On the verge of being evicted from their run-down farmhouse, the large Kettle family is given a new, modern home after Pa wins a contest, but he is accused of plagiarizing his winning slogan by a jealous local woman.
When Pa wins a jingle-writing contest, he and Ma head for New York City. They they get in trouble with gangsters when they lose some stolen money which they had already agreed to deliver to one of the thugs.
Ma and Pa are trying to raise enough money at the county fair to send their daughter Rosie to college. Ma competes in baking and Pa enters a trotter in a horse race, while Rosie takes up with handsome young Marvin Johnson.
Elwin Kettle might win a scholarship to an agricultural college. Essay contest judges Mannering and Crosby decide to choose between the two finalists by spending a weekend at the home of ... See full summary »
Ma and Pa, along with daughter Rosie, go off to Hawaii in answer to cousin Rodney's call for help running his pineapple farm while he recovers from an illness. Pa soon causes a major explosion and gets himself kidnapped.
The Kettles are in Paris along with their daughter-in-law's parents the Parkers. Pa tries to buy racy postcards. He also gets in big trouble when he is given a letter to deliver to Adolph ... See full summary »
On their wedding night, Bob reveals to Betty that he has purchased an abandoned chicken farm. Betty struggles to adapt to their new rural lifestyle, especially when a glamorous neighbor seems to set her eyes on Bob.
Tulsa, a soldier with dreams of running his own nightclub, places a bet with his friend Dynamite that he can win the heart of an untouchable dancer...but when Dynamite is transferred, Tulsa must replace him in the bet.
Tom Kettle and his wife, Kim, and their baby, are happily living with his parents in their new home, until Kim's uppity parents from Boston come for a visit. They proceed to take over the rearing of the baby and the whole Kettle household , and Ma and Pa Kettle decide to move back to their ramshackle farm house. There, they discover uranium on their property, or think they did.Written by
Les Adams <firstname.lastname@example.org>
Even though J.P. Sloane received no on screen credit for his role as "Billy Kettle" in this film, he is probably the one most remembered portraying that part in the series. Notwithstanding the "Official Kettle Family Portrait" Director Ed Sedgwick insisted that the young Sloane be the only child used exclusively for publicity pictures promoting this film. See more »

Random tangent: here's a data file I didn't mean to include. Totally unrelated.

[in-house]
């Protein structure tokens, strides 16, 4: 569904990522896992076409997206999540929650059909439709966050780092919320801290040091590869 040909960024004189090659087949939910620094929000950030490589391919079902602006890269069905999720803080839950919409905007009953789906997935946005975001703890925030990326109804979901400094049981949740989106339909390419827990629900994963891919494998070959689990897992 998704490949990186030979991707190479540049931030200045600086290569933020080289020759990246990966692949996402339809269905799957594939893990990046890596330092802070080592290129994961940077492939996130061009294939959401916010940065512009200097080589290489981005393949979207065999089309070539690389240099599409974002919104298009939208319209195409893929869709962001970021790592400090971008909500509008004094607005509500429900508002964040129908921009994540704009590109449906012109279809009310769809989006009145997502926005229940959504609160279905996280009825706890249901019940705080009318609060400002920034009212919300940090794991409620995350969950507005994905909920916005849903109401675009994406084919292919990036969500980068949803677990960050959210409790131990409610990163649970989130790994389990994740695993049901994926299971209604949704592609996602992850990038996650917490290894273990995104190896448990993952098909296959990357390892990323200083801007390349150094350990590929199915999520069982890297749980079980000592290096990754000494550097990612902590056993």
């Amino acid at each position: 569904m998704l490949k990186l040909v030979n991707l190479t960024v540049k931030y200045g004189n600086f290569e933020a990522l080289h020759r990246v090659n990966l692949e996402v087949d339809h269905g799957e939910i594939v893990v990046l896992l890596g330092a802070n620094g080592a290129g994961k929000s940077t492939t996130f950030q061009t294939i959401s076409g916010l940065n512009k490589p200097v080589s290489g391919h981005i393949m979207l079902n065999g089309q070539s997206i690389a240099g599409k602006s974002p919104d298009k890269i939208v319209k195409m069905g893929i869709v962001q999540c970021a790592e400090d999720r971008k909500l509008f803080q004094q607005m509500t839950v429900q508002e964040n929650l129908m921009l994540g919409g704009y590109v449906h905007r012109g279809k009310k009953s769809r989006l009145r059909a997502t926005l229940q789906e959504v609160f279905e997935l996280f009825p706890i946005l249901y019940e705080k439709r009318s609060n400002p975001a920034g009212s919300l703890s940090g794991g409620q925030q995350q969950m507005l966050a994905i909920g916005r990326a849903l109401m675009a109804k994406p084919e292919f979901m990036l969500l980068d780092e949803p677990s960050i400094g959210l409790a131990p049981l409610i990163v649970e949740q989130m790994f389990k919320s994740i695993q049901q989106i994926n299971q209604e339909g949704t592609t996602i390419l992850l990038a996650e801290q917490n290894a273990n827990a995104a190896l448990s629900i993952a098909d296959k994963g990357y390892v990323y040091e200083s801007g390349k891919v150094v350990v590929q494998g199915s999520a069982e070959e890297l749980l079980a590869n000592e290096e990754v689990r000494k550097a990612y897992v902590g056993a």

When Jonathan Parker comes into the kitchen to get breakfast for his "ailing" wife, he goes over to the stove where Ma is cooking grits. A shadow of the boom microphone can be seen moving on a pillar behind him. See more »
You know, I'm sorry about the way Mrs. Parker treated you fellas yesterday.
Eastern squaw pretty fresh!
No, she's from society. She don't understand us kind of folks, claims her ancestors came over on the Mayflower.
Huh, that nothing. Mine here to greet them.
Well, I never thought of that.
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MA AND PA KETTLE BACK ON THE FARM was the fourth film in the series and it's one of the best, with a number of laugh-out-loud lines and hilarious knockabout humor. The Kettles become grandparents as the film opens - endearing idiot Pa learning Ma is at the hospital and that "Mrs. Kettle" is expecting believes Ma is the one with child! The blessed event brings daughter-in-law Kim's parents to town and Ma immediately clashes with the haughty Mrs. Parker who proceeds to boss the whole Kettle household around, lays down the rules for interaction with the baby, and even decides to name the child over Tom and Kim's decision!! When the bickering gets too intense and threatens Tom and Kim's marriage, Ma decides to Pa and her and the kids will move back to the family's dilapidated rural house for a spell while the Parkers stay in the KETTLES fancy city home. Back home, Pa and local huckster Billy discover uranium on the homestead - and so do a couple of petty crooks from the big city.
This entry has some of the funniest lines in the series and Pa's "14 goes into 25" skit is an unheralded gem that is funnier than Abbott and Costello's "Who's on First" classic sketch. Mrs. Parker is a rather over the top caricature of a snooty city woman although Barbara Brown gives a good performance in the role. Her tirade against the Kettles Indian friends though is rather offensive even for the era though.though I loved Crowbar's retort when Pa informs him aristocratic Mrs. Parker's "ancestors came over on the Mayflower." "Hmmmph," says Crowbar, "that nothing. Mine there to greet them!"
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